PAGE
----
I again shake my head.

"What?"

"Weren't you just last night ranting on about how the clerk at the DMV was rude, unhelpful, and never even made eye contact with you?

"Yes, but…"

"And weren't you this morning complaining how Wal-Mart was leading the charge in turning Christmas into nothing more than an exercise in orgiastic consumerism?

"Yes, but…"

"And didn't you spend a good half hour detailing all of the failings and short-comings of the yoga teacher you took a class with last week?

"Yes, but…"

"Well, I'm not certain of the address of that DMV office, precisely which Wal-Mart you're irritated with, or where you took that yoga class, but I'd bet my bottom dollar that they're all on earth, I mean, they're all part of the world, aren't they?"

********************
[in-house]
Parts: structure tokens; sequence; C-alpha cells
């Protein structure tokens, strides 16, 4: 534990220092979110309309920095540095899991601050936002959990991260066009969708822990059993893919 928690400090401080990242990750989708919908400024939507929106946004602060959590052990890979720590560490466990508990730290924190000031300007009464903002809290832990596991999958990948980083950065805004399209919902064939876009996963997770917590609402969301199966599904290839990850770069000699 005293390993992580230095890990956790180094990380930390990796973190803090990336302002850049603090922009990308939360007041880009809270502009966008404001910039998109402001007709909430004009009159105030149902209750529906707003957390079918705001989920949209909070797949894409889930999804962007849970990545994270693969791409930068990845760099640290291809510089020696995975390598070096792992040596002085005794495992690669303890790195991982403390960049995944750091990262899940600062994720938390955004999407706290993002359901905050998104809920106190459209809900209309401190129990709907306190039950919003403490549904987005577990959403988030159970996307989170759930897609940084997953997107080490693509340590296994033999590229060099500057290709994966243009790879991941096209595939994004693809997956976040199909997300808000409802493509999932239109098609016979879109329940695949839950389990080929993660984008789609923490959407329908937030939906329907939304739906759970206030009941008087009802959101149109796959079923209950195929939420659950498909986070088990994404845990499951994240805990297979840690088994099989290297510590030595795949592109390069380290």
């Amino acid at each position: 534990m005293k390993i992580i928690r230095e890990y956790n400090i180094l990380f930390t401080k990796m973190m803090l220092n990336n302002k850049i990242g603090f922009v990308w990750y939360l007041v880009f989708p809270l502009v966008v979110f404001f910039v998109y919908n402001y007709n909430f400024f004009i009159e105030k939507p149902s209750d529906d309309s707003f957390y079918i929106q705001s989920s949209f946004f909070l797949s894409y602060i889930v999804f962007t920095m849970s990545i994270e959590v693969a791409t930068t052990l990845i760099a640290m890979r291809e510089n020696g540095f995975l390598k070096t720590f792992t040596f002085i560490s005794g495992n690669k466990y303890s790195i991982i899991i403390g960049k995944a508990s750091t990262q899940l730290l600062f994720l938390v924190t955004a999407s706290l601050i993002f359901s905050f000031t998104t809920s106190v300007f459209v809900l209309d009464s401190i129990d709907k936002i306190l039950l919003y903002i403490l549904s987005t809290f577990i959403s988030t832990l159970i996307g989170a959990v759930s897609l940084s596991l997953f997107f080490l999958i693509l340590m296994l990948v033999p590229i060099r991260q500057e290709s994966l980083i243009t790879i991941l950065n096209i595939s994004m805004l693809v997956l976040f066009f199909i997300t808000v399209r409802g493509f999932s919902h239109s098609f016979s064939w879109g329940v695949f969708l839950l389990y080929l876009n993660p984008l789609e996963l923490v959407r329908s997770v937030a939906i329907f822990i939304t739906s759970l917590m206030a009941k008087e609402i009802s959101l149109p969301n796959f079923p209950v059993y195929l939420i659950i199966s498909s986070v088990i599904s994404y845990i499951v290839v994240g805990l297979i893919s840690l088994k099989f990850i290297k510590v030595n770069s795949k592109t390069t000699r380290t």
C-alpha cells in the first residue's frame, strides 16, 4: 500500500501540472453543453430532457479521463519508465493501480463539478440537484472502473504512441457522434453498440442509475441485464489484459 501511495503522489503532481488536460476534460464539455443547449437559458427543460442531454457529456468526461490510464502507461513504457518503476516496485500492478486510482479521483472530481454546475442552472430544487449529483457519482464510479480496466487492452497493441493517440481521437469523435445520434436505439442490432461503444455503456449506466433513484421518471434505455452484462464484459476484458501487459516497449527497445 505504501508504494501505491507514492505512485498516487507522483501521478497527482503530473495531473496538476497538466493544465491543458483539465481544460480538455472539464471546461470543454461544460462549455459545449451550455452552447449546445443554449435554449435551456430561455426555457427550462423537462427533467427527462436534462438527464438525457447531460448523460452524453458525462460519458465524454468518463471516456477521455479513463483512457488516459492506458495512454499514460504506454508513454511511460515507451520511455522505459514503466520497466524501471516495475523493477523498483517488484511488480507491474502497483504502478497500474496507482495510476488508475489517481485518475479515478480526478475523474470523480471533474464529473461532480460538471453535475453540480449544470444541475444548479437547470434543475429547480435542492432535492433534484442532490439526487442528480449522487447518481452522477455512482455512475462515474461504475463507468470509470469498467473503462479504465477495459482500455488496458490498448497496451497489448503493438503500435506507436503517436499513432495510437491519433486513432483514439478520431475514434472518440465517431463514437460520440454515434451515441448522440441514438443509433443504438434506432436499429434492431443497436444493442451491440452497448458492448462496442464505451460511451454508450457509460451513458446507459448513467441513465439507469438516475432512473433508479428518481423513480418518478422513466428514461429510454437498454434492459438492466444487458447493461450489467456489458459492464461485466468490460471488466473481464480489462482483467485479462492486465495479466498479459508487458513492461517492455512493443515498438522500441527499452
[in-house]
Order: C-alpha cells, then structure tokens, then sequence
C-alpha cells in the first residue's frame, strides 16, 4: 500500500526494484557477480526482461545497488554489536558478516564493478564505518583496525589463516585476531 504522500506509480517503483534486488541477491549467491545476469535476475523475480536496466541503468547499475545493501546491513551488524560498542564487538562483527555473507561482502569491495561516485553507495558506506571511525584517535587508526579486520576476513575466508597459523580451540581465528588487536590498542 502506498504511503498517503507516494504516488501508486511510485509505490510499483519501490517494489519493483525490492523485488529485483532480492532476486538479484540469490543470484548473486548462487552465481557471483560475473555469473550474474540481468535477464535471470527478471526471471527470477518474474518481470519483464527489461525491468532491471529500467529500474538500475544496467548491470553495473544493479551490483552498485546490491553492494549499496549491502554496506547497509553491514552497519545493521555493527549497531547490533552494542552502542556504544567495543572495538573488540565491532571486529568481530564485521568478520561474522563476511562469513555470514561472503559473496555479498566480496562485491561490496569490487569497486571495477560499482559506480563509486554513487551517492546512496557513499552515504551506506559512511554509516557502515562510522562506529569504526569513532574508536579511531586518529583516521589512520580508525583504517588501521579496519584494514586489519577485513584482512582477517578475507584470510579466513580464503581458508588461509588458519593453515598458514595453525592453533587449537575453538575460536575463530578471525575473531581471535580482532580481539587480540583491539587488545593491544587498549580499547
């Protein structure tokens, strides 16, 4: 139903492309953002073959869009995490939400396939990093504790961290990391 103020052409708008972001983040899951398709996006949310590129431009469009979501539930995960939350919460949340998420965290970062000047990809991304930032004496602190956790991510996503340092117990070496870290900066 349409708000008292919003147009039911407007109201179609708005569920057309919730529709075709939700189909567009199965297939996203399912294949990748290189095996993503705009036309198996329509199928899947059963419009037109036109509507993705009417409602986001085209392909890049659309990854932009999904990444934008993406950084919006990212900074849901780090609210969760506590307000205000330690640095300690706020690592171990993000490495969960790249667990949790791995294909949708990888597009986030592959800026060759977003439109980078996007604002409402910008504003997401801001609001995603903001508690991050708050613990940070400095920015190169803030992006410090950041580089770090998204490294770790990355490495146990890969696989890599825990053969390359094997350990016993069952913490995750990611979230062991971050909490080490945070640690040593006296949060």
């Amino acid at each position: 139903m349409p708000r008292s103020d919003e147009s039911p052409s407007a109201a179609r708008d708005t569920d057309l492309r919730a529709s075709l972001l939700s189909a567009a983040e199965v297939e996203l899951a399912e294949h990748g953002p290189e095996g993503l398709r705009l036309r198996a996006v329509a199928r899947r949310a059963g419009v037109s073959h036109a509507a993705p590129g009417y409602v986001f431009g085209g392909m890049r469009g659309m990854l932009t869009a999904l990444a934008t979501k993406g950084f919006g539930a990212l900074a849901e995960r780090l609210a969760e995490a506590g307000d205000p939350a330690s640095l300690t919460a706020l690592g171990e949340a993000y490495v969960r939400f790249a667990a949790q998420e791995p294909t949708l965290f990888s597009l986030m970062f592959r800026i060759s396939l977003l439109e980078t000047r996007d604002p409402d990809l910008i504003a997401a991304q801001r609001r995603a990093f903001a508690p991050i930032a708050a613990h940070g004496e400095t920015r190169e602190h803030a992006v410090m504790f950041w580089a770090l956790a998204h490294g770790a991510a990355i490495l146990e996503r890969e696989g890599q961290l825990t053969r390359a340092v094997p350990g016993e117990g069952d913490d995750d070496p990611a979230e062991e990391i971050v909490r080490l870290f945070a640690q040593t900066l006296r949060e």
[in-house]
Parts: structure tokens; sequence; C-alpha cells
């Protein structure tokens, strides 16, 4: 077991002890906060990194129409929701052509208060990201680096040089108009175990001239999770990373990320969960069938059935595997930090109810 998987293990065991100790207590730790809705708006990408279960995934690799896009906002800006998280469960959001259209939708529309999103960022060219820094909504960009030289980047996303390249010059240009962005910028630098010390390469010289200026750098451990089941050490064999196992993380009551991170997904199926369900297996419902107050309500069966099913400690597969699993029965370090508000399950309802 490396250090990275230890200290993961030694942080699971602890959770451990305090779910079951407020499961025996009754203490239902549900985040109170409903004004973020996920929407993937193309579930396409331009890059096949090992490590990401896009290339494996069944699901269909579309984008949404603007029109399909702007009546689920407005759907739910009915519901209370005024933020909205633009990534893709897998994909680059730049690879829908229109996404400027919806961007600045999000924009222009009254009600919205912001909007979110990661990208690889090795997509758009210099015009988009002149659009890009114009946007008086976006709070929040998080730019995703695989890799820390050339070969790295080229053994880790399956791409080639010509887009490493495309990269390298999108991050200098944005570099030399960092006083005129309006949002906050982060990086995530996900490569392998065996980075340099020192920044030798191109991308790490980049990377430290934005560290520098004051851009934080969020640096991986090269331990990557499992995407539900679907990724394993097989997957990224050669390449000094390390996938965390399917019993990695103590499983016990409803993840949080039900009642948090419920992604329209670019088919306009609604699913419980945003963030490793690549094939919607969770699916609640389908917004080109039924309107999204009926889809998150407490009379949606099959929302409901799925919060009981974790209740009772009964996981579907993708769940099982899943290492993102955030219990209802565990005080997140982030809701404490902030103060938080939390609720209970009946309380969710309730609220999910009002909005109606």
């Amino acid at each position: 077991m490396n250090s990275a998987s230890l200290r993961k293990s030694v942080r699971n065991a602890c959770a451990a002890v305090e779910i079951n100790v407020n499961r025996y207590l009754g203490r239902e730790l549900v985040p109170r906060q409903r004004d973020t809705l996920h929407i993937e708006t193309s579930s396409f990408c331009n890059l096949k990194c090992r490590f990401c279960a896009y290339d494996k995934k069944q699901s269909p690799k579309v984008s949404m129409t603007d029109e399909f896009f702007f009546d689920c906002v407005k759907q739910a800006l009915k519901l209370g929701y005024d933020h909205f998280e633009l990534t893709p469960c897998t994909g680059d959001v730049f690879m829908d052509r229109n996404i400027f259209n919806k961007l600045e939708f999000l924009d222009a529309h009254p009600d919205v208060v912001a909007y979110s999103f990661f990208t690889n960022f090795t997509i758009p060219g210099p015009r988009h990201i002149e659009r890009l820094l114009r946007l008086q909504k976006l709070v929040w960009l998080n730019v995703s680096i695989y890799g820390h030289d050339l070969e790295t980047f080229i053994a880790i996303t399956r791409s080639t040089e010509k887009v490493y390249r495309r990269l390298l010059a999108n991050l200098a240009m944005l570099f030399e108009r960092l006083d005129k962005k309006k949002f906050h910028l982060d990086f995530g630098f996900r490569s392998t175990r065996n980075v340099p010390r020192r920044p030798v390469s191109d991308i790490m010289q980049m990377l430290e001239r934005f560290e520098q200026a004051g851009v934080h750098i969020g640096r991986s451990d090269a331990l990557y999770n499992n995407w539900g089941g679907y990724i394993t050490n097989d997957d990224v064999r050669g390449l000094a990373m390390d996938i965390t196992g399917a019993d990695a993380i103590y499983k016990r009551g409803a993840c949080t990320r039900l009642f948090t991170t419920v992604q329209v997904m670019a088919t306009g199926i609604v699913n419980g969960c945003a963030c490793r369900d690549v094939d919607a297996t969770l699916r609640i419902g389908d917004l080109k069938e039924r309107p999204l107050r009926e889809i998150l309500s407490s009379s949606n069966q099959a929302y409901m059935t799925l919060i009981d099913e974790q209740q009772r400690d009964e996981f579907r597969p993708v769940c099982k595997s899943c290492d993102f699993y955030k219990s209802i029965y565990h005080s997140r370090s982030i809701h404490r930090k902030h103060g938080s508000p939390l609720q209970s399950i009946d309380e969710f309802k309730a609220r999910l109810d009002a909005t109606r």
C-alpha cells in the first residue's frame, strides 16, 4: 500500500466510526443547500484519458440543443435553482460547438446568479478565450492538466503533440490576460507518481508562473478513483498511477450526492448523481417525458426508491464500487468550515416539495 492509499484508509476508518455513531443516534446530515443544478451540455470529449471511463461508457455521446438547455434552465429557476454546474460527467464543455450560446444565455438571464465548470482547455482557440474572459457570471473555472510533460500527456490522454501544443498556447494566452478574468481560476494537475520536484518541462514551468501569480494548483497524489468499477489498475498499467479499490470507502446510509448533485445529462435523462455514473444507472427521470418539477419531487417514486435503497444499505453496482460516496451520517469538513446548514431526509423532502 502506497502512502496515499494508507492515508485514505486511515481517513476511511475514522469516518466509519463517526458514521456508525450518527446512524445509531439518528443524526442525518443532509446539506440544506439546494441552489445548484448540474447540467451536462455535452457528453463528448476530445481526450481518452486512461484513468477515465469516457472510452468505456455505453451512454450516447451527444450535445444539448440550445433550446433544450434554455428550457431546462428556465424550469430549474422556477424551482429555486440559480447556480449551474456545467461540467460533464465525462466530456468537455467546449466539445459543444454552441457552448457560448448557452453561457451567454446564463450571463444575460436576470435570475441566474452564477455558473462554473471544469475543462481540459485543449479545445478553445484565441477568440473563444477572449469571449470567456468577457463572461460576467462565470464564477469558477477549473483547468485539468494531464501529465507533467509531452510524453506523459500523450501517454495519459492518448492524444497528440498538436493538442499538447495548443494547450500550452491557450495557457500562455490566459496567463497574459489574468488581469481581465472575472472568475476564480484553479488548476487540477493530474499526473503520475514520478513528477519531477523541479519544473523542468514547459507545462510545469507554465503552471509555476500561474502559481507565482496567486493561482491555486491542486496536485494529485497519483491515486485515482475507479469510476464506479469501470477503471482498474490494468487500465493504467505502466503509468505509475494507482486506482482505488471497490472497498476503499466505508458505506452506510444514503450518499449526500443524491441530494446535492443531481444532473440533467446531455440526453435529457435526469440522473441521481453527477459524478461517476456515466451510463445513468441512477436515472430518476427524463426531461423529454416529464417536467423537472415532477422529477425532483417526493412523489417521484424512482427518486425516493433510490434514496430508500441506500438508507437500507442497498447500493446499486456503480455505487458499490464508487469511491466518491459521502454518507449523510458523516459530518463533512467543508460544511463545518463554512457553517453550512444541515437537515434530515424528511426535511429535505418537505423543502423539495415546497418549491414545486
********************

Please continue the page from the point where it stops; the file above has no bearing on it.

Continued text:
"Yes, but…"

"So where's the love for that, Yo?" I ask, cocking my head to the side and thrusting my hands over my heart in my best rapper imitation (just call me DJ Jazzy Vanilla E).

Skye is an interesting girl. Over the past week, I've gotten to know her pretty well. We were introduced because someone thought we'd hit it off, having similar interests and all. Unfortunately, I'm interested in Truth; she's interested in spirituality. And in this case they're as far apart as heaven and hell--quite literally.